CERE researcher Mattias Vesterberg visits Professor Shunsuke Managi and the Managi Lab in Fukoka, Japan. The purpose being to present Mattias research and to initiate a collaboration between CERE and Managi Lab.
Mattias Vesterberg, visited the Managi Lab, a research group at Fukuoka University, Japan. The visit was initiated by Mattias through a call to Professor Shunsuke Managi, director of the Managi Lab. The main objective of the visit was to start up a collaboration with researchers studying households’ demand for electricity.
The Stated Preference methods course succeeded again this year in attracting a full roster of students. Thirteen participants from universities in Norway, France, Switzerland, and the United Kingdom came to learn the theory and practice of non-market valuation.
”Utsläppen av koldioxid påverkas inte av en svensk flygskatt, så länge flygningen sker inom EES-området. Det bästa sättet att lösa ett globalt problem är globala lösningar och ett globalt system ser ut att bli verklighet inom några år. Särlösningar och välmenande ”gå-före” lösningar är tyvärr ofta kontraproduktiva.” Läs Bengt Kriström och Per-Olov Johanssons replik i vk.se publicerad 20 april 2017.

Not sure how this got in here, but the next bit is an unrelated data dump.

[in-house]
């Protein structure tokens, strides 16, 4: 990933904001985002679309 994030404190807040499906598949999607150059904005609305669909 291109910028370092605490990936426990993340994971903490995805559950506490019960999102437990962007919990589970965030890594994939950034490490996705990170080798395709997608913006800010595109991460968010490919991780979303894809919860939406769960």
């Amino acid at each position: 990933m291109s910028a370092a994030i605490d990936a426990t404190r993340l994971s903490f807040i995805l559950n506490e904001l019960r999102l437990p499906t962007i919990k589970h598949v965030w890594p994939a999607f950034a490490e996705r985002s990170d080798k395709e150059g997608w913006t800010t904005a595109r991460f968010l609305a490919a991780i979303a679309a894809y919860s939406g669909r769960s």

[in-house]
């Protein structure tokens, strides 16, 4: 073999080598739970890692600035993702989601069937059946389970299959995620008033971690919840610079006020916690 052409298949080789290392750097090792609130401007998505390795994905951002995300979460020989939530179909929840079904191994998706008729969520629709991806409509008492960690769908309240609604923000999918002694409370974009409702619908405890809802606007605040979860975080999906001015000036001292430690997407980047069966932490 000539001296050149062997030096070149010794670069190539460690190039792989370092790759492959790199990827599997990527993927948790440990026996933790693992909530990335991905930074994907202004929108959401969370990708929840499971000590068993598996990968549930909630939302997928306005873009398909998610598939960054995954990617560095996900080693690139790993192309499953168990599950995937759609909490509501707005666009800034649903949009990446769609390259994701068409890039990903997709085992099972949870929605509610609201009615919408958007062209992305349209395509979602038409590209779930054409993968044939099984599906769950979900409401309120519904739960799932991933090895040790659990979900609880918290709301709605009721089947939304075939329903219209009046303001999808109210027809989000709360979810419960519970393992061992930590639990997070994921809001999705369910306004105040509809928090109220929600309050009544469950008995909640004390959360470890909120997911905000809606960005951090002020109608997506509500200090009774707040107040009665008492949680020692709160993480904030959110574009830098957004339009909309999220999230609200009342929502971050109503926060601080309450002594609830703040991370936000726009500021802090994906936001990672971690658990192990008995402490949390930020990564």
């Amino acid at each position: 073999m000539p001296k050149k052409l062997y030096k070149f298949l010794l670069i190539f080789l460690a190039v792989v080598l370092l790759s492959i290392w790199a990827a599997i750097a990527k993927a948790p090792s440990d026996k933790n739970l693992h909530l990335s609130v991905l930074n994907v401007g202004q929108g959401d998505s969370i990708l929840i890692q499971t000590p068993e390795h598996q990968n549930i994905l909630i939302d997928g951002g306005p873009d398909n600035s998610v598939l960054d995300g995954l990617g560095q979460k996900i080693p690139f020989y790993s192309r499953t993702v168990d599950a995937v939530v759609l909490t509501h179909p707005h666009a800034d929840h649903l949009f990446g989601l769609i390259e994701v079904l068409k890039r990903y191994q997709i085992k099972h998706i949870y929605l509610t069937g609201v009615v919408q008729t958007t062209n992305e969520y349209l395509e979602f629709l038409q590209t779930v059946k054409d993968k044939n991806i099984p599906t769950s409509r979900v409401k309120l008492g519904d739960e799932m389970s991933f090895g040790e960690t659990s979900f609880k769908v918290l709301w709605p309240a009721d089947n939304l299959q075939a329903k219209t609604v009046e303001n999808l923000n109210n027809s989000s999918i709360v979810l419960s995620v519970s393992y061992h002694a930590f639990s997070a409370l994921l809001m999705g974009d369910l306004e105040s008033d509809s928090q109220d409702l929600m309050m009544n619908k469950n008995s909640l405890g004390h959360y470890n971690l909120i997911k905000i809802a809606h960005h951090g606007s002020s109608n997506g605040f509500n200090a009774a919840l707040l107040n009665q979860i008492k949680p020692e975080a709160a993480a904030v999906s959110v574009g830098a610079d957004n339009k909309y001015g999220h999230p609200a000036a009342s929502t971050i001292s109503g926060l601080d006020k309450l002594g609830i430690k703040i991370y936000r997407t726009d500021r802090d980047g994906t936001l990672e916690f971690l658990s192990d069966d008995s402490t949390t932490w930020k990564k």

Deregulation and technological advancement have provided the possibilities and the larger share of intermittent power the need for demand flexibility. Policy makers hope that households will be interested in demand flexibility and change their ways. However, if the incentives for behavioural change are too small, the households will fail to respond.
Dr. Mattias Vesterberg successfully defended his thesis: Power to the people - Electricity demand and household behaviour, on February 24, 2017. Mattias partly focused on real time pricing of electricity, trying to figure out the potential for dynamic pricing to increase demand flexibility on the Swedish electricity market. Using unique Swedish household level data, his research sheds light on the extent to which price-driven policies can incentivize behavioural changes in residential electricity consumption. While technologies and market structures already allow many consumers to adjust their consumption according to electricity availability, only few actively do so. Ingrained consumer patterns are difficult to change and the gains from switching to flexible electricity contracts seem too small.